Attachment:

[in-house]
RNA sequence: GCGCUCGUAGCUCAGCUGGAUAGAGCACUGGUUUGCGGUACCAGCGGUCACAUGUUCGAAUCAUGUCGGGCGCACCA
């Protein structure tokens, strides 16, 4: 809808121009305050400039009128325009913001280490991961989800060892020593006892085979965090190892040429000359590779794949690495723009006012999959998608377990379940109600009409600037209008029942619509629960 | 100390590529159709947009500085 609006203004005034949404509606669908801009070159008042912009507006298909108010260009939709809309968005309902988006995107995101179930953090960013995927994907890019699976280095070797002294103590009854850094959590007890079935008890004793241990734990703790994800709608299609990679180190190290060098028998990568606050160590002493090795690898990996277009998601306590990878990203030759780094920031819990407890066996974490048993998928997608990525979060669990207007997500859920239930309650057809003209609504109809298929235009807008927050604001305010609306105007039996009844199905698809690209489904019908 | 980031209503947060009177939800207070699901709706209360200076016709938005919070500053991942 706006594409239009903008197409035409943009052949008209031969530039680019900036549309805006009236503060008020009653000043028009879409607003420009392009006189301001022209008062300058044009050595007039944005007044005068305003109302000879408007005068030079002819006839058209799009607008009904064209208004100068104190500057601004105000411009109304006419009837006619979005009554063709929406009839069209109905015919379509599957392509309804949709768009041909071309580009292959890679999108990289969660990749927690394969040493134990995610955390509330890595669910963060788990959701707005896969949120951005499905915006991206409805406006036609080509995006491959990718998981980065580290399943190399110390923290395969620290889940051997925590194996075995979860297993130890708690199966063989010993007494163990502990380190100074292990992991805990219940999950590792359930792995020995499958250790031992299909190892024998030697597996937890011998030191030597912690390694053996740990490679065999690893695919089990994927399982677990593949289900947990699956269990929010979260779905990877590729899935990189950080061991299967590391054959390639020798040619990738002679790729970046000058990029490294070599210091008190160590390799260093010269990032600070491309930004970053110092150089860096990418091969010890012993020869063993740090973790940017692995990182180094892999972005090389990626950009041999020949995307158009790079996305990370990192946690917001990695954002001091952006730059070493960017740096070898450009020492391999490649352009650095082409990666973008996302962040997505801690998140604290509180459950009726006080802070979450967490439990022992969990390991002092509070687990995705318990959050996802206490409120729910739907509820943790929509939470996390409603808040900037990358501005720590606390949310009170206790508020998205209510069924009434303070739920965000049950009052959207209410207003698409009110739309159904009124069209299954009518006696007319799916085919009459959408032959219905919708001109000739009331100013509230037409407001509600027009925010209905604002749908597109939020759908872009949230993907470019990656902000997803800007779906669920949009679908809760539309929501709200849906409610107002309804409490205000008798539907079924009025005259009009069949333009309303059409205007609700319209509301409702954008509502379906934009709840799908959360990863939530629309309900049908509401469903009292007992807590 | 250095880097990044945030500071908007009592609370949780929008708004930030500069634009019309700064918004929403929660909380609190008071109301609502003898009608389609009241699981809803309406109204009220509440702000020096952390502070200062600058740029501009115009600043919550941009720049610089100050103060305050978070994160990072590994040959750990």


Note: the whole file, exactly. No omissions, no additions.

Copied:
[in-house]
RNA sequence: GCGCUCGUAGCUCAGCUGGAUAGAGCACUGGUUUGCGGUACCAGCGGUCACAUGUUCGAAUCAUGUCGGGCGCACCA
């Protein structure tokens, strides 16, 4: 809808121009305050400039009128325009913001280490991961989800060892020593006892085979965090190892040429000359590779794949690495723009006012999959998608377990379940109600009409600037209008029942619509629960 | 100390590529159709947009500085 609006203004005034949404509606669908801009070159008042912009507006298909108010260009939709809309968005309902988006995107995101179930953090960013995927994907890019699976280095070797002294103590009854850094959590007890079935008890004793241990734990703790994800709608299609990679180190190290060098028998990568606050160590002493090795690898990996277009998601306590990878990203030759780094920031819990407890066996974490048993998928997608990525979060669990207007997500859920239930309650057809003209609504109809298929235009807008927050604001305010609306105007039996009844199905698809690209489904019908 | 980031209503947060009177939800207070699901709706209360200076016709938005919070500053991942 706006594409239009903008197409035409943009052949008209031969530039680019900036549309805006009236503060008020009653000043028009879409607003420009392009006189301001022209008062300058044009050595007039944005007044005068305003109302000879408007005068030079002819006839058209799009607008009904064209208004100068104190500057601004105000411009109304006419009837006619979005009554063709929406009839069209109905015919379509599957392509309804949709768009041909071309580009292959890679999108990289969660990749927690394969040493134990995610955390509330890595669910963060788990959701707005896969949120951005499905915006991206409805406006036609080509995006491959990718998981980065580290399943190399110390923290395969620290889940051997925590194996075995979860297993130890708690199966063989010993007494163990502990380190100074292990992991805990219940999950590792359930792995020995499958250790031992299909190892024998030697597996937890011998030191030597912690390694053996740990490679065999690893695919089990994927399982677990593949289900947990699956269990929010979260779905990877590729899935990189950080061991299967590391054959390639020798040619990738002679790729970046000058990029490294070599210091008190160590390799260093010269990032600070491309930004970053110092150089860096990418091969010890012993020869063993740090973790940017692995990182180094892999972005090389990626950009041999020949995307158009790079996305990370990192946690917001990695954002001091952006730059070493960017740096070898450009020492391999490649352009650095082409990666973008996302962040997505801690998140604290509180459950009726006080802070979450967490439990022992969990390991002092509070687990995705318990959050996802206490409120729910739907509820943790929509939470996390409603808040900037990358501005720590606390949310009170206790508020998205209510069924009434303070739920965000049950009052959207209410207003698409009110739309159904009124069209299954009518006696007319799916085919009459959408032959219905919708001109000739009331100013509230037409407001509600027009925010209905604002749908597109939020759908872009949230993907470019990656902000997803800007779906669920949009679908809760539309929501709200849906409610107002309804409490205000008798539907079924009025005259009009069949333009309303059409205007609700319209509301409702954008509502379906934009709840799908959360990863939530629309309900049908509401469903009292007992807590 | 250095880097990044945030500071908007009592609370949780929008708004930030500069634009019309700064918004929403929660909380609190008071109301609502003898009608389609009241699981809803309406109204009220509440702000020096952390502070200062600058740029501009115009600043919550941009720049610089100050103060305050978070994160990072590994040959750990």